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Director cooks again, with 'Divas'

March 23, 2004|Don Braunagel | Special to The Times

SAN DIEGO — "Three Mo' Divas," a fine female riff on the "Three Tenors" phenomenon, should add to creator Marion J. Caffey's annuities while showcasing some soaring vocal talent.

Caffey won acclaim by conceiving, directing and choreographing "Three Mo' Tenors," featuring African American men, so this sequel seems a natural. And he picked the San Diego Repertory Theatre for its premiere because of the warm reception the Rep gave his "Cooking at the Cookery," a musical bio of blues vocalist Alberta Hunter, last year.

"Divas" is subtitled "A Concert Celebration of the African American Diva Voice" and aims to demonstrate seven singing styles from four centuries of history. That it does, and it's a delight to see the threesome segue through the genres with vocal and physical versatility.

The show's demands are so strenuous that it is double-cast, with the singers alternating performances. That, coupled with a song lineup that varies from show to show, means repeat visits are likely. Underscoring the equality of the talent, the casts are designated 1 and A. This review covers Saturday evening's debut of Cast A: Henrietta Davis, Jamet Pittman and N'Kenge Simpson-Hoffman.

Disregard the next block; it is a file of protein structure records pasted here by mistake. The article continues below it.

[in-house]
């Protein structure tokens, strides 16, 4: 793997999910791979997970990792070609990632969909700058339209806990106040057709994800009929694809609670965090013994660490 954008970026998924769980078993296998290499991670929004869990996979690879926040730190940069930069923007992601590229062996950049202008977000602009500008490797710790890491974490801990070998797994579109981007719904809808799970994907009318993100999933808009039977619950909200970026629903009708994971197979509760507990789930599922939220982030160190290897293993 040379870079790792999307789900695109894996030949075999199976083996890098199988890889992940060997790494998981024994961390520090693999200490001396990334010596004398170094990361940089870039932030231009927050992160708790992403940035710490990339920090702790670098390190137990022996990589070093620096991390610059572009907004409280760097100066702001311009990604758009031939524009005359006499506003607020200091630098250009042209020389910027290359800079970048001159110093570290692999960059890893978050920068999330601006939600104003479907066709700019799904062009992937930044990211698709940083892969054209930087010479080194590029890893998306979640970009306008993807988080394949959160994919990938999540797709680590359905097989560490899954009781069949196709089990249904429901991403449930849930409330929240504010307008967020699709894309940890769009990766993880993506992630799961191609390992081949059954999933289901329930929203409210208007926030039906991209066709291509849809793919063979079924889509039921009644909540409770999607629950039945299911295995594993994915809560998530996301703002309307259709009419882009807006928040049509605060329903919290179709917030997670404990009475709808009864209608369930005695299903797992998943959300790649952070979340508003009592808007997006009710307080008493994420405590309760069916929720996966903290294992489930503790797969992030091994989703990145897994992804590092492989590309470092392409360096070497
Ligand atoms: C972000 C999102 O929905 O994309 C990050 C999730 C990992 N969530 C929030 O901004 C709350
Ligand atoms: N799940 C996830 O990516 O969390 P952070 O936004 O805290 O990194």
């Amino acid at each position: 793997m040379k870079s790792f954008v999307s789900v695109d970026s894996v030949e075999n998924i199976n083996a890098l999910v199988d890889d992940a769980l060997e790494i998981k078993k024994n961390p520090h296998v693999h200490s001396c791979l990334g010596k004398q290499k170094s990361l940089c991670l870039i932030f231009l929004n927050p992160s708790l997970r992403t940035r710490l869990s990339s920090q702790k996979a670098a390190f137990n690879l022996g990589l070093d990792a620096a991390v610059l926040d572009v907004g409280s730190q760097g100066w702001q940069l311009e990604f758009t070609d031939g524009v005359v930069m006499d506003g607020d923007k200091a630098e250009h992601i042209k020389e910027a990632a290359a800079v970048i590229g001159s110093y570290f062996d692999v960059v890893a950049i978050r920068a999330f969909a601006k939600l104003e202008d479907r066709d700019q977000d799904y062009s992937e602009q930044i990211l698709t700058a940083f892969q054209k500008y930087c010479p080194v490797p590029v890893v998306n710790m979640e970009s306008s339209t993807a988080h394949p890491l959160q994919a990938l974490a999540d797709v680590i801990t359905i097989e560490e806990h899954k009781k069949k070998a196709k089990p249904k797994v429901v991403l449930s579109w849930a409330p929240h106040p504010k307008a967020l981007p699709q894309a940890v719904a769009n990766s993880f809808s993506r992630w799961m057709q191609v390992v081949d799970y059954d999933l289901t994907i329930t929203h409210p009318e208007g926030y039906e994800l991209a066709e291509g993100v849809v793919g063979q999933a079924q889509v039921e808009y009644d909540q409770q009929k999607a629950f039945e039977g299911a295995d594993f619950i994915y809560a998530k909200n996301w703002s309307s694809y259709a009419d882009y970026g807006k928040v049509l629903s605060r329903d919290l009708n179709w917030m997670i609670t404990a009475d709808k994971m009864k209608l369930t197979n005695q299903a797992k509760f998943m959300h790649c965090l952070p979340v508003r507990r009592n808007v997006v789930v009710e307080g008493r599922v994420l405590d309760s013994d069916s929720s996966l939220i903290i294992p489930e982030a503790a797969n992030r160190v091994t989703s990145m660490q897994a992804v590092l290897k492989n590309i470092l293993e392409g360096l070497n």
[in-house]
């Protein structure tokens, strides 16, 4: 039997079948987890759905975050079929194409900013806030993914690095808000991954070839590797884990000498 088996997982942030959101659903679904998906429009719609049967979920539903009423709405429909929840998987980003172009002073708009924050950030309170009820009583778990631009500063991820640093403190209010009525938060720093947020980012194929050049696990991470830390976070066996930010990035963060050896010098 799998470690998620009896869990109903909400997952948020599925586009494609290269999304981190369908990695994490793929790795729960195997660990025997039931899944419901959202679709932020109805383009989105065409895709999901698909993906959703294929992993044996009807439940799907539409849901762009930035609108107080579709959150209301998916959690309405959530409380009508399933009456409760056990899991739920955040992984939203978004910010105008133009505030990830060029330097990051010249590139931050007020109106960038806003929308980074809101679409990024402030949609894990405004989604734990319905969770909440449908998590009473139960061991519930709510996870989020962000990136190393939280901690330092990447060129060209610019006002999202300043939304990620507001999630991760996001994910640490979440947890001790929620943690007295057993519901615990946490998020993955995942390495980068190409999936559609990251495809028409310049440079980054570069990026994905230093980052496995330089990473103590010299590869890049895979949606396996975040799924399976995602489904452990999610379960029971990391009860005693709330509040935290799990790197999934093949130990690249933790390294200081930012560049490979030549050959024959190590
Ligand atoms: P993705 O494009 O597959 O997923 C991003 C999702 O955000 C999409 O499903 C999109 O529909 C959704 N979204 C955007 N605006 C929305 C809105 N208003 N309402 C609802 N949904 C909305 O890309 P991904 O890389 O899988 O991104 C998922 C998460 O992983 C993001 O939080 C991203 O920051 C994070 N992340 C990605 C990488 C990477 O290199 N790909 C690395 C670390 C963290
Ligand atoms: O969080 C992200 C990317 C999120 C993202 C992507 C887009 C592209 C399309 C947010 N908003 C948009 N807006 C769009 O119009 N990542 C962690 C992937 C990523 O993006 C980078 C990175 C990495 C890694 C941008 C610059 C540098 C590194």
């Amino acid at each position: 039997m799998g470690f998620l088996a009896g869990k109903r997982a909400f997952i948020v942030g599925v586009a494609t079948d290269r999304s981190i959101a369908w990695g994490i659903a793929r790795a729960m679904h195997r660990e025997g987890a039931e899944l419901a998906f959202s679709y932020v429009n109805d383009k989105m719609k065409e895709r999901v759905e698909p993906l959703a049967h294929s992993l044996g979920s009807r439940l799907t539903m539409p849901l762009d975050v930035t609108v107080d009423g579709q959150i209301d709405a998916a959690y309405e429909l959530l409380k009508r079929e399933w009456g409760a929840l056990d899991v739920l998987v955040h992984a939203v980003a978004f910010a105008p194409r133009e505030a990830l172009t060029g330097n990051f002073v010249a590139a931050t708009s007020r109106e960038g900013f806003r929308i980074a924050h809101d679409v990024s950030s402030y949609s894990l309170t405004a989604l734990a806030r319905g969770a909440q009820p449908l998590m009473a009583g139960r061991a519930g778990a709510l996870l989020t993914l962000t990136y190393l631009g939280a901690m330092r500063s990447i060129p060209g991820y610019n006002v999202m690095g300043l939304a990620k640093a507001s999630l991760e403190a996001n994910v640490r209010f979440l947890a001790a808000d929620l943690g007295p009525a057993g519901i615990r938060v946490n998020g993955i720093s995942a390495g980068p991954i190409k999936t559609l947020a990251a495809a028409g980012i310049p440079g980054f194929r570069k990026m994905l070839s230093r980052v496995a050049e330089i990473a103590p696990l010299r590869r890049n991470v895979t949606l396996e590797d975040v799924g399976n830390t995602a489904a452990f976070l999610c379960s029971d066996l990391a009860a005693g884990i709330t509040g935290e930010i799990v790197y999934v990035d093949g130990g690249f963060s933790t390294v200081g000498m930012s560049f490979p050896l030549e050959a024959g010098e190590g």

All six singers appearing in "Divas" have operatic backgrounds, and it's immediately evident. For the opening selections -- arias including "Quando m'en Vo" from "La Boheme" and "Vissi d'arte" from "Tosca" -- Davis, Pittman and Simpson-Hoffman, elegantly dressed in black gowns, sublimely displayed range and power.

They glided through the requisite spectrum, including blues, Broadway, jazz, soul, spiritual and gospel.

Simpson-Hoffman, the most physical of the group, gets an abundance of showy numbers, such as "Fascinating Rhythm," and an audience-participation "Minnie the Moocher." But highlights also include Pittman's plaintive "Stormy Weather" and a heart-rending arrangement blending Pittman and Davis on "Strange Fruit" and "Lament." The effect was that of being transported from La Scala to a Chicago cabaret to a Southern church service.

Dale Jordan's set silhouettes the seven-piece orchestra, headed by pianist Joseph Joubert, behind a scrim between African-design panels. For some numbers, bandstands slide in.

Derek Brener's sound design provides comfort and clarity, although it suffered opening-night microphone glitches. Melanie Watnick dresses the cast in sync with each song, notably in Simpson-Hoffman's jacketless zoot suit for "Minnie" and glittery tops for a soul medley.

Caffey needs to tweak the lineup. "Let the Good Times Roll," seemingly a signal that the program is about to get livelier, is followed by the poignant "Your Daddy's Son" from "Ragtime." Although Pittman does it movingly, it's a mood bring-down. And the closing gospel medley should be followed by a number more rousing. For an audience ready to swing with the Divas, "Go Tell It on the Mountain" just isn't danceable enough.


`Three Mo' Divas'

Where: San Diego Rep's Lyceum Stage, 79 Horton Plaza, San Diego

When: Tuesdays at 7 p.m., Wednesdays-Saturdays at 8 p.m., Sundays 2 and 7 p.m. No performance today; matinee at 2 March 27.

Ends: April 18

Price: $25.50-$42.50

Contact: (619) 544-1000

Running time: 1 hour, 45 minutes

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